3. States Parties shall respect the right of the child who is separated from one or both parents to maintain personal relations and direct contact with both parents on a regular basis, except if it is contrary to the child's best interests.
4. Where such separation results from any action initiated by a State Party, such as the detention, imprisonment, exile, deportation or death (including death arising from any cause while the person is in the custody of the State) of one or both parents or of the child, that State Party shall, upon request, provide the parents, the child or, if appropriate, another member of the family with the essential information concerning the whereabouts of the absent member(s) of the family unless the provision of the information would be detrimental to the well-being of the child. States Parties shall further ensure that the submission of such a request shall of itself entail no adverse consequences for the person(s) concerned.

It is clear that the separation of children from their parents in USA has nothing to do with the best interests of the children. But, of course, it is not so worth while to make quotes from the child convention, since USA was one of two countries that have not ratified these rights - Somalia being the other country. The reason? Well USA wanted to keep their right (??) to execute people under the age of 18. To be honest in this last year I am pretty sick of hearing about American rights - the right to bear arms and the right to execute children (under the age of 18 is classified a child in most countries) - its not about safety, it not about creating a better world it just seems to be a right for rights sake... not thought through about how can this be done in a way that protects the rights of all humans to live a life free from the threat of school shootings.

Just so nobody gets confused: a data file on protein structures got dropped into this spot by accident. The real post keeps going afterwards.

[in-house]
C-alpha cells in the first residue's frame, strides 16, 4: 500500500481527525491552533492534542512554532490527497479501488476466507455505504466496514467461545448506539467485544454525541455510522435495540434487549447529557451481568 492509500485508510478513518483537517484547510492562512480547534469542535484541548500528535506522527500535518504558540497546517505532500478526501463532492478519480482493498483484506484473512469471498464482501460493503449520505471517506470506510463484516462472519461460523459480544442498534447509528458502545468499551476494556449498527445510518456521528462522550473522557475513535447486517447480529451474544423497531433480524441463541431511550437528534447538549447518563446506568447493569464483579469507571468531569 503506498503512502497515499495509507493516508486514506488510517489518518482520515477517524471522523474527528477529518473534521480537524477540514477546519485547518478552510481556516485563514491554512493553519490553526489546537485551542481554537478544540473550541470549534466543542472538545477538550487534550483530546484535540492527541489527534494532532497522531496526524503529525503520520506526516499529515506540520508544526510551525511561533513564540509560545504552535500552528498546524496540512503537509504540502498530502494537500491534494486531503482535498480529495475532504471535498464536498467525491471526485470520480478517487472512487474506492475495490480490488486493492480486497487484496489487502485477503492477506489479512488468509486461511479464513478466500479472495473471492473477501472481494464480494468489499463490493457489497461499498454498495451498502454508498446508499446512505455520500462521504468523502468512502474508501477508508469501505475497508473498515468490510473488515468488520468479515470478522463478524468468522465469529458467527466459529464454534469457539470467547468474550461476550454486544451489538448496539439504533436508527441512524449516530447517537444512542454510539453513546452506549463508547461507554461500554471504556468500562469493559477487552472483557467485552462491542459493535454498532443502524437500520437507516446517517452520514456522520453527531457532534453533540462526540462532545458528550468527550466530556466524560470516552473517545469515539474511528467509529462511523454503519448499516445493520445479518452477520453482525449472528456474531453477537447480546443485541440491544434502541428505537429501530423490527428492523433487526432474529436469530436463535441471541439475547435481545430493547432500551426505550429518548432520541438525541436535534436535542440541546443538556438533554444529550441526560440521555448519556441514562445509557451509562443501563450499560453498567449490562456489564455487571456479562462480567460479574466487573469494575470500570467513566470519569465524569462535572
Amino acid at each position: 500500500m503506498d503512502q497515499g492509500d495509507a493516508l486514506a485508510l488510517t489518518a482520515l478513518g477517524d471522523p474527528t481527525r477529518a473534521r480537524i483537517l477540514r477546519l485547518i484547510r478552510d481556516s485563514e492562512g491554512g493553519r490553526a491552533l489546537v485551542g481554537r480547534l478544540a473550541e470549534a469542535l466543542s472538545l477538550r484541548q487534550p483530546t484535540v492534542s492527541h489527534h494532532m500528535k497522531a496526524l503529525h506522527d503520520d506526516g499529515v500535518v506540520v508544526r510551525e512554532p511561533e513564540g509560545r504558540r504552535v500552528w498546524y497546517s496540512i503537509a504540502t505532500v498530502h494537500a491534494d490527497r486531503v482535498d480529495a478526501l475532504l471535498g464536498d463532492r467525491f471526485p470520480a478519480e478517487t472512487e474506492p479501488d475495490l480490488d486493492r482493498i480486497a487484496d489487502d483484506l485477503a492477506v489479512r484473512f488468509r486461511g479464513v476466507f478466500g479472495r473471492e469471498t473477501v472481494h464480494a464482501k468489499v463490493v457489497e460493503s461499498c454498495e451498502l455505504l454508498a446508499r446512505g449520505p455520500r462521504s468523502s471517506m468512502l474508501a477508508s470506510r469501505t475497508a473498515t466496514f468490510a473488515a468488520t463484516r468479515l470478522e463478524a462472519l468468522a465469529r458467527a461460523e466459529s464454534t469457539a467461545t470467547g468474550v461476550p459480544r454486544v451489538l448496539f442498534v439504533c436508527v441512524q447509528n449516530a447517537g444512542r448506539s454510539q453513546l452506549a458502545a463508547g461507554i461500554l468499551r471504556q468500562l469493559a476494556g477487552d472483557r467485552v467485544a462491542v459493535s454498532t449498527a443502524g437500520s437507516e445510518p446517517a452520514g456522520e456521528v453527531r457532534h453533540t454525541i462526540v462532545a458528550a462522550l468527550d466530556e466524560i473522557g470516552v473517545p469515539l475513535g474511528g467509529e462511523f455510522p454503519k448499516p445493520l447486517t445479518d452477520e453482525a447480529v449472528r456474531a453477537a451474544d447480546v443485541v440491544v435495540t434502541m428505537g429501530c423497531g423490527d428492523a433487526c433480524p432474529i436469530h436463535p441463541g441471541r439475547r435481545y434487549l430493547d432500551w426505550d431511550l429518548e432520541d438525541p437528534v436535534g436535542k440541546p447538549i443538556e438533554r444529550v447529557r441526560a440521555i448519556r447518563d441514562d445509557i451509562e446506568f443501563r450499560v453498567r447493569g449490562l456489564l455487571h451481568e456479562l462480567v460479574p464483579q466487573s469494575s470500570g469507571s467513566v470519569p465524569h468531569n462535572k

But as I listened to Trump talk about "Space Force" and the need for USA to dominate space it just made me feel that this is a HUGE part of the problem. There should be collaboration not domination. USA should not be dominating space - the planet needs to work together on this one.
And if collaboration was the driving force instead of domination - then maybe the way people are being treated at the borders would be more humane.

I don't think Trump is alone in his need to dominate... I think this need is found in many places in the world. It is not a political thing, it is a social thing... school bullies need to dominate.

My children made the decision some time ago not to travel to USA, because they did not want to financially support a country that disrespected its school children (and teachers) so much... and now more fuel has been added to why we would not want to financially support the country.